Sunday, May 10, 2009

Do it badly!

I once knew a sociologist who told me most innovations (scientific, creative, business) were made by people under age 30. What a sad statistic, I thought. Why? What happens to our brains as we age?

I think it's less about what happens to our brains and ore about what happens to our beliefs. As we get older, I think we tend to specialize. We get good at certain things and excel. We prize efficiency and become impatient with bumbling. Because trying new things means making mistakes, we try fewer new things. Most people don't like to make mistakes.

My dance teacher in Los Angeles, John Hertz, used to say, "Anything worth doing is worth doing badly." His words have resonated with me over the years. It took me five years of dancing once a month to learn to waltz without stepping on my own feet. I learned most from the better dancers: the ones who took the time to coach, and the ones who led by example and gave me something to strive for. I'm so grateful to the patient men who were willing to dance with a rank beginner. I know I slowed them down. My stumbling kept them from dancing at their highest level... at least, when they were dancing with me. But their examples inspire me to pass it on. When I'm paired with someone who doesn't have my experience, I remember their model of patience and kindness and do my best to come from that place.

As a rank beginner at dancing, my head sometimes filled with self-criticism. "I should be learning faster; I shouldn't be making those same mistakes by now; I should be more careful; I should concentrate more; I should relax more." At other times, I let go of the need to live up to anyone's expectations, and I found that place of persistence, curiosity, and experimentation that Richard Bandler describes as the attitude of a magician learning a trick: "That wasn't quite right; let me try it again."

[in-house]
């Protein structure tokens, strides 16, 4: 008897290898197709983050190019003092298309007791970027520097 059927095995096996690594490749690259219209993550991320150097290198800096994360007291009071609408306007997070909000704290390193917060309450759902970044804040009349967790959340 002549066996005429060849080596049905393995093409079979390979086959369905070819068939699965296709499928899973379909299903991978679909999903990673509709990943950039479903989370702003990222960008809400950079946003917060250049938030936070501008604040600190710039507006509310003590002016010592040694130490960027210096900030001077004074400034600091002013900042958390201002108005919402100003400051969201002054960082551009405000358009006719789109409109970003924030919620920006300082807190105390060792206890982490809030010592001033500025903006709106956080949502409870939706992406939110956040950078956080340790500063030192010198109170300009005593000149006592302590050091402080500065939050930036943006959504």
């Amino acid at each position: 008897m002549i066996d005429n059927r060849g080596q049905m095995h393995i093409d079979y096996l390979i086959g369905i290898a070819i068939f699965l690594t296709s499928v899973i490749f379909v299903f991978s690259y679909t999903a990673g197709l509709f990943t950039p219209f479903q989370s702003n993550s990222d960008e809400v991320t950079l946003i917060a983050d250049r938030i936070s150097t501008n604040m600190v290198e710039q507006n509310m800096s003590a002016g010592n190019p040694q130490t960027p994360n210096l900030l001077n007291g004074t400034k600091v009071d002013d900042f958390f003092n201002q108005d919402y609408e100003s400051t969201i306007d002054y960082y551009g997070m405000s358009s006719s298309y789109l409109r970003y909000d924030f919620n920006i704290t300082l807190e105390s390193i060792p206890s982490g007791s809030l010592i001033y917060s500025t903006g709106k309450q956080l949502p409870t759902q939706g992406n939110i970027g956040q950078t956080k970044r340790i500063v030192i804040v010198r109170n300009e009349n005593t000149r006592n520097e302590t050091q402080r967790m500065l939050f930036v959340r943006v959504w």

Mistakes are part of learning. Good teachers support their students with patience and encouragement. Of course, there's also the challenge to improve, but correction is tempered by confidence in the student's ability. Where do we get the idea that we must do everything perfectly the first time, or if we don't get it right, we weren't meant to do it? That seems to me to be a discouraging approach.

1 comment:

Friday Mountain Writers Group said...

And there exists the possibility that the sociologist was full of shit. Right?